Monday, April 21, 2008
Extraordinary Circumstances. A Book Review
Cynthia Cooper was one of the three whistleblowers Time named as the Persons of the Year in 2002. Now she has written a book: Extraordinary Circumstances on her time in WorldCom (where she ran the internal audits department) and what went on in the firm before the revelations you may still remember about the shoddy accounts and outright fraud the firm had employed.
The book provides a fascinating glimpse at the utter emptiness of what was behind the WorldCom success story, up to the minute of its final collapse, and it's worth reading for that. I suspect you need some familiarity with business or economics to get the most out of the tale, but even someone quite unfamiliar with those might notice that all Bernie Ebbers really did was to buy firms like someone suffering from an unsatiable hunger, and that the reason the firm grew so very rapidly was that simple fact. There was very little evidence of any of the purchased firms providing good business opportunities, over and above the kinds of opportunities that a new industry always initially offers. Yet almost everyone seemed to be blind to this fact, most certainly including the banks and financial companies which both funded these adventures and which also seemed to help the firm along. Of course, any expansion caused by such a buying spree must stop at some point. And that's when the difficulties started.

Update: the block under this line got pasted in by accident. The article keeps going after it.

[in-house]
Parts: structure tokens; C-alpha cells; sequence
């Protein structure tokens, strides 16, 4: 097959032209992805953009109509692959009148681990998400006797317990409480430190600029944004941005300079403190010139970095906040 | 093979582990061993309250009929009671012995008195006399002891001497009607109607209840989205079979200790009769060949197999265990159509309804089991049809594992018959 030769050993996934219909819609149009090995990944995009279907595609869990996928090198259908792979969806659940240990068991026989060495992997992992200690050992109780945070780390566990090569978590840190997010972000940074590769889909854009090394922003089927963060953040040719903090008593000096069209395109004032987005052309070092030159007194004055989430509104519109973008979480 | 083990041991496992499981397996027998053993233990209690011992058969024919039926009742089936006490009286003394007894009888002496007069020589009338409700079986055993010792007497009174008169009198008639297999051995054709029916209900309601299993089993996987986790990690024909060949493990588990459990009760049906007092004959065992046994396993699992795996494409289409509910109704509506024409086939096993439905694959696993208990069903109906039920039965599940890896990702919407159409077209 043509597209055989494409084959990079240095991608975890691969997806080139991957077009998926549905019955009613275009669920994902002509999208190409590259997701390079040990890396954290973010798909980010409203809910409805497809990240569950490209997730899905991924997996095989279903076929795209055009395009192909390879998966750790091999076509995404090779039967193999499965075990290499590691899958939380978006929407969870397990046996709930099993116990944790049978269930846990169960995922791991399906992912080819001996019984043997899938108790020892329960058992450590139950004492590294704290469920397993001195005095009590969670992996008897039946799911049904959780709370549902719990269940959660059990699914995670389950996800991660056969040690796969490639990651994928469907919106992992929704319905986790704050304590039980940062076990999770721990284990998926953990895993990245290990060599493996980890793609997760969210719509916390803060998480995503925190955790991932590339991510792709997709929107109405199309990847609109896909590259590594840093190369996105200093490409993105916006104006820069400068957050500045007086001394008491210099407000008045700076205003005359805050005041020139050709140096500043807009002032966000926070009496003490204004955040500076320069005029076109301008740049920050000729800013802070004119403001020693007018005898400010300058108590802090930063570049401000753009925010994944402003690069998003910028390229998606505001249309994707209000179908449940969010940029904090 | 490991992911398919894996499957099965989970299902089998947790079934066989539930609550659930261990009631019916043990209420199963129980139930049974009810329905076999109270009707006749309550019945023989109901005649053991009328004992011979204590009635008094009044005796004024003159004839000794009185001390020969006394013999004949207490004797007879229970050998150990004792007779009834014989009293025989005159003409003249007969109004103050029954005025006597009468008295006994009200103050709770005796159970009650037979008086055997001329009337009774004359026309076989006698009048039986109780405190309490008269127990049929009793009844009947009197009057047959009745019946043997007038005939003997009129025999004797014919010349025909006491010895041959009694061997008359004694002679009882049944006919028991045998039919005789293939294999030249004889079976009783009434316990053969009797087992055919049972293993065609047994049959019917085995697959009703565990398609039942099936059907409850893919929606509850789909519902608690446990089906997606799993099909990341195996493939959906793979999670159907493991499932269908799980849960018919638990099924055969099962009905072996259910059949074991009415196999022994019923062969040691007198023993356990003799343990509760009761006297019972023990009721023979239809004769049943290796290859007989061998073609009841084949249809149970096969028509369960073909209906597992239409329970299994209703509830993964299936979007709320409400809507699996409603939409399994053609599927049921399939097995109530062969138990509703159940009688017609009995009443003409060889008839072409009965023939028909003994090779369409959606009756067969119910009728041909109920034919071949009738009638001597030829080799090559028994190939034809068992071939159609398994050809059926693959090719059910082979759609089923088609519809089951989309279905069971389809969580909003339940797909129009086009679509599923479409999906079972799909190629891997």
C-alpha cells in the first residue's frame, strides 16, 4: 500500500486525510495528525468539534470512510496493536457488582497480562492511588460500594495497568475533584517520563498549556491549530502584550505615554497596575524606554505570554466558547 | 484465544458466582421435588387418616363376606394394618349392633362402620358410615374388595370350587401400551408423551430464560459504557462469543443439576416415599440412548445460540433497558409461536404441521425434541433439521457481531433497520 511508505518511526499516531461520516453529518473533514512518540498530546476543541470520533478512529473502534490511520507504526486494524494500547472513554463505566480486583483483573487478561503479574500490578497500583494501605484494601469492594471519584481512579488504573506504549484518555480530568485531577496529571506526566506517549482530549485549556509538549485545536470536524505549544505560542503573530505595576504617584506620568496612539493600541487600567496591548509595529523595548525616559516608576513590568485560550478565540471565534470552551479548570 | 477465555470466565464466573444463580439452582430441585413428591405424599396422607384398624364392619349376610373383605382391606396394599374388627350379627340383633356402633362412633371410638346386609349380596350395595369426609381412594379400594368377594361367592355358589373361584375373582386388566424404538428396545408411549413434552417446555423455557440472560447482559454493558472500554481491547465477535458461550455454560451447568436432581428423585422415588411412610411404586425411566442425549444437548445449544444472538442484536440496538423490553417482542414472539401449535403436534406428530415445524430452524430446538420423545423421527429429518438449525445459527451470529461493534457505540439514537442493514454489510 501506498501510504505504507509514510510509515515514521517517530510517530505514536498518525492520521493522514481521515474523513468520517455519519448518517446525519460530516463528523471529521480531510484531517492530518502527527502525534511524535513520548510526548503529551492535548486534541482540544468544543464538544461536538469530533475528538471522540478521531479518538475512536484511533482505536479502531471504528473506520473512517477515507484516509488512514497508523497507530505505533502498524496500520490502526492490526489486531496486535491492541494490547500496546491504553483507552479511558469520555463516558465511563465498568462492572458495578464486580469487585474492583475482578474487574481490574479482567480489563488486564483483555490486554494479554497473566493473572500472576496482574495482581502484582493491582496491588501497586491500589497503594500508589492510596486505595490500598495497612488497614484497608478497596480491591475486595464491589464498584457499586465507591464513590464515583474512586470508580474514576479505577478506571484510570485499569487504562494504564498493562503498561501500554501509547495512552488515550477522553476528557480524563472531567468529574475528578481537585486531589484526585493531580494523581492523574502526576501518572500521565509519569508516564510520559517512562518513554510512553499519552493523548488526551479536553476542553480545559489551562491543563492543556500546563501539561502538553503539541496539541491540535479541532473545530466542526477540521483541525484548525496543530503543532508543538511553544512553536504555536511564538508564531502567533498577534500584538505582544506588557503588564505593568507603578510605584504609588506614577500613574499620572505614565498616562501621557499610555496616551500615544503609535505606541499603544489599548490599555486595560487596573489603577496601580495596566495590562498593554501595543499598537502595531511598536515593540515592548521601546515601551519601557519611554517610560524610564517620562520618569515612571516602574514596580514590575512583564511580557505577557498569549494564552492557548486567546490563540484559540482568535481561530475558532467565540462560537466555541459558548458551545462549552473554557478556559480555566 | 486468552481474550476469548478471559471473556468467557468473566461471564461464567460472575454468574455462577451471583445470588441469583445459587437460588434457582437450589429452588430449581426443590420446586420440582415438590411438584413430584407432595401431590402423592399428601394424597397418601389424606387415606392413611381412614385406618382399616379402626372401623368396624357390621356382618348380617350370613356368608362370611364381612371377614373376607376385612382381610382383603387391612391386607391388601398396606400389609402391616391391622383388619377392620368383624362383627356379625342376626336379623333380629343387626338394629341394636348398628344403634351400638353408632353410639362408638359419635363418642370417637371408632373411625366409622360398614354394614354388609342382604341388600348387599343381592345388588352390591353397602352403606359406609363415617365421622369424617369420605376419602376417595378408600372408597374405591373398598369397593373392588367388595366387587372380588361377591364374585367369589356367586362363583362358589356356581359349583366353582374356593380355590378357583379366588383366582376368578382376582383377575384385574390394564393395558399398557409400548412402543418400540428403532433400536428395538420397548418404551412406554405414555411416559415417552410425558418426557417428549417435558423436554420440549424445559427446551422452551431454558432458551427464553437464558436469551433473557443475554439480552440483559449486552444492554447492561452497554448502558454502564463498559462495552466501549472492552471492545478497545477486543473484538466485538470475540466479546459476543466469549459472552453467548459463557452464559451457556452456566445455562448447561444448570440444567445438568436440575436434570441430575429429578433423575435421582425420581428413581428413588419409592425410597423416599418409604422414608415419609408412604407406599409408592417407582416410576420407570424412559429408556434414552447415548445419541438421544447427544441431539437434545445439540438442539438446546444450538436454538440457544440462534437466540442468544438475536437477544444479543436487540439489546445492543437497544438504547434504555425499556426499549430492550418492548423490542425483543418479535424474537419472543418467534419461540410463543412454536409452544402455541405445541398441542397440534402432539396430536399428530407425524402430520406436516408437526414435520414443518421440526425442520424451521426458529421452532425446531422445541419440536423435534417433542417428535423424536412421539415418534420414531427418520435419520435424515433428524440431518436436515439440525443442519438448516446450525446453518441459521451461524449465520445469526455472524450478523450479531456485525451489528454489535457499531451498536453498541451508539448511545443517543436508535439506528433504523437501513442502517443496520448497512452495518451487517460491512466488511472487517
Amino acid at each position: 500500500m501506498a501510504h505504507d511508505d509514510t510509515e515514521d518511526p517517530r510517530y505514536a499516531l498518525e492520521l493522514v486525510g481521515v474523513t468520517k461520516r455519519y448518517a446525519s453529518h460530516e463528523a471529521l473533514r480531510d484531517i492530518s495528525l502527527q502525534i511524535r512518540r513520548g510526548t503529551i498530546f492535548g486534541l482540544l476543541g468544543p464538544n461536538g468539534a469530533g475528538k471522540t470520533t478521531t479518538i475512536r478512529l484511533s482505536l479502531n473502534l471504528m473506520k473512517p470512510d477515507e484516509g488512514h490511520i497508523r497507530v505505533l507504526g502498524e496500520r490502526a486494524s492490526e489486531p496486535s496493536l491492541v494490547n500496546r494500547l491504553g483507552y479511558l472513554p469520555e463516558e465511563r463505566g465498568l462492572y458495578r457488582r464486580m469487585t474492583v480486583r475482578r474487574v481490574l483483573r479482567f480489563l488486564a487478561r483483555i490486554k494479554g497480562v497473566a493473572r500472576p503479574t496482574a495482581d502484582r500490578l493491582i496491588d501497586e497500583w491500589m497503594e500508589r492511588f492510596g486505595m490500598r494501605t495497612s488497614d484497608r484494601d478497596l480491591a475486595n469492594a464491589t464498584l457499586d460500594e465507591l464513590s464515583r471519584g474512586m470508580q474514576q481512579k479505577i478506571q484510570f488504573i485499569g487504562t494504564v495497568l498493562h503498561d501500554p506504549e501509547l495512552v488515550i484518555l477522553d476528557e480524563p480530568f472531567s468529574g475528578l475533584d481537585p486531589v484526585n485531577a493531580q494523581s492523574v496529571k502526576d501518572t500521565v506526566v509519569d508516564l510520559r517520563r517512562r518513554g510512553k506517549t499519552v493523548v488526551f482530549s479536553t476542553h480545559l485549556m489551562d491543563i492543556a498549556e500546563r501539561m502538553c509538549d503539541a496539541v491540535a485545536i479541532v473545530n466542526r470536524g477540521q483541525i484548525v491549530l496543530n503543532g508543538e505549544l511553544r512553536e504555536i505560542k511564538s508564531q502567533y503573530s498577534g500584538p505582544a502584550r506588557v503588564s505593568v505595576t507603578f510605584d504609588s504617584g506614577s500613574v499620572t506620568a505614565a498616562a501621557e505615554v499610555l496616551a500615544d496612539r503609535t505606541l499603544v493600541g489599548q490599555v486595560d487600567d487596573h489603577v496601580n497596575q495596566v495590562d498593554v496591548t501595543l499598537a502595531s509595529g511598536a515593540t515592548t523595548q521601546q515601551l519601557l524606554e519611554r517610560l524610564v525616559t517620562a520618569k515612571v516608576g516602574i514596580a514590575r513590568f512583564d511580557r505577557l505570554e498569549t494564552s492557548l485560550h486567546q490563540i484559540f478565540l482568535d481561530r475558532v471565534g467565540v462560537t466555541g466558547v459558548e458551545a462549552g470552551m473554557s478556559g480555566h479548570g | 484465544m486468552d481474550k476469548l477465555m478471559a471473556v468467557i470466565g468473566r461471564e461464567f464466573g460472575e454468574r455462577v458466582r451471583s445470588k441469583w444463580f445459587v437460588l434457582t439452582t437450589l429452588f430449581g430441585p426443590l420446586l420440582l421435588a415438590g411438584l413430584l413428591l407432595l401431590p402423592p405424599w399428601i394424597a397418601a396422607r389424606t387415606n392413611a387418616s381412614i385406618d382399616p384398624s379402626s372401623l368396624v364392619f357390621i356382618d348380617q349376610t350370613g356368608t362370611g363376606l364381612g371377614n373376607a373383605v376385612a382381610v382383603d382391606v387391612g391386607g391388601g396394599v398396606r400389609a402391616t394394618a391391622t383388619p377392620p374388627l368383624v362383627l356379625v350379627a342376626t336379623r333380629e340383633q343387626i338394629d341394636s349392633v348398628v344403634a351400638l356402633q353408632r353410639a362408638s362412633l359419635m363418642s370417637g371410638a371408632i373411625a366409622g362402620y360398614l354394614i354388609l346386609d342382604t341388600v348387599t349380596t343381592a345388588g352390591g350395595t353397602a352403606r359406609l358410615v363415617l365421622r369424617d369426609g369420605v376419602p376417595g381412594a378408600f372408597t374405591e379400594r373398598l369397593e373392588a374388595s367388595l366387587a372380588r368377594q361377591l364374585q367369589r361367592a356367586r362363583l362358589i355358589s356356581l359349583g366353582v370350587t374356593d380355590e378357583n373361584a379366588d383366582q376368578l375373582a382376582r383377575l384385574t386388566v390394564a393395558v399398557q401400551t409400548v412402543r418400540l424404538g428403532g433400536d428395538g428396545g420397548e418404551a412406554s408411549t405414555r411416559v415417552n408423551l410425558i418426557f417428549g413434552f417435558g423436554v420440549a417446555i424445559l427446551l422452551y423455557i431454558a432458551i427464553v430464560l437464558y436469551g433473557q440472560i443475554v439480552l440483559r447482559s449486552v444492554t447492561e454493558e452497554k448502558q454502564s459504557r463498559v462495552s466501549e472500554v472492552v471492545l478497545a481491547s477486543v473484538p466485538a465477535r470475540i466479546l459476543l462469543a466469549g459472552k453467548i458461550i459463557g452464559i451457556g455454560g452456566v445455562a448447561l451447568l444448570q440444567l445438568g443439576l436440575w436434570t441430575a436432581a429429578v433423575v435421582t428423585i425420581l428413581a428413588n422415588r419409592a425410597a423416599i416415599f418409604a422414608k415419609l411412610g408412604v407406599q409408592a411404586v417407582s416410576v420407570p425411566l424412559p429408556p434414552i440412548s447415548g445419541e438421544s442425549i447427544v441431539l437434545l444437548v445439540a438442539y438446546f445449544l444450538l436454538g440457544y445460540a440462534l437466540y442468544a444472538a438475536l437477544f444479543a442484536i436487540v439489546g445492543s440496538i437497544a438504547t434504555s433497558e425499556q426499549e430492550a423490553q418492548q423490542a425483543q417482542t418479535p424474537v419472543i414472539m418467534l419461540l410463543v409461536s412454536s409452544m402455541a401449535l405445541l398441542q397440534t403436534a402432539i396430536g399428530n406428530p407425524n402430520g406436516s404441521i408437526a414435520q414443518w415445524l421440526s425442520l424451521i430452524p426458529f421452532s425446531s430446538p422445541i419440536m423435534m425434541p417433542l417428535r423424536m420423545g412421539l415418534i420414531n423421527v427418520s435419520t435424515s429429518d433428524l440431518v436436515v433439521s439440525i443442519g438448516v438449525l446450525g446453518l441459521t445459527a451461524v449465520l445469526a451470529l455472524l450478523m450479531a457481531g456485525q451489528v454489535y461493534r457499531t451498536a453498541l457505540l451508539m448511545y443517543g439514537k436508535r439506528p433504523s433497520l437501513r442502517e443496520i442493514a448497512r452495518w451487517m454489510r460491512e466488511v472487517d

I found the odd interplay of Christianity and ruthlessness fascinating. Almost everyone in the book goes to church all the time and gets advice from a minister. Yet some of them commit pretty serious crimes, and the dissonance appears invisible even to the author. Perhaps this is a cultural difference and not something that other readers might notice. But the combination of faith and murky business thinking came across as rather nauseating to me.
Those who seek information about being a woman in a male-dominated industry don't get a lot from the book, at least from the point of view of someone who has read in feminism. Cooper includes a few anecdotes of the gentle kind of sexual harassment and a few meditations on the difficulty of being a working mother, but these are not central to the book. Neither is there any analysis of the wider labor market or corporate culture and how those affect the treatment of individual woman workers. Still, it's possible to read a little bit more between the lines than Cooper perhaps intended.
I'd imagine that this book would be useful for someone who wants to delve deeper into that whole business ethics scandal of the early 2000's. Isn't it funny how we have already forgotten most of it?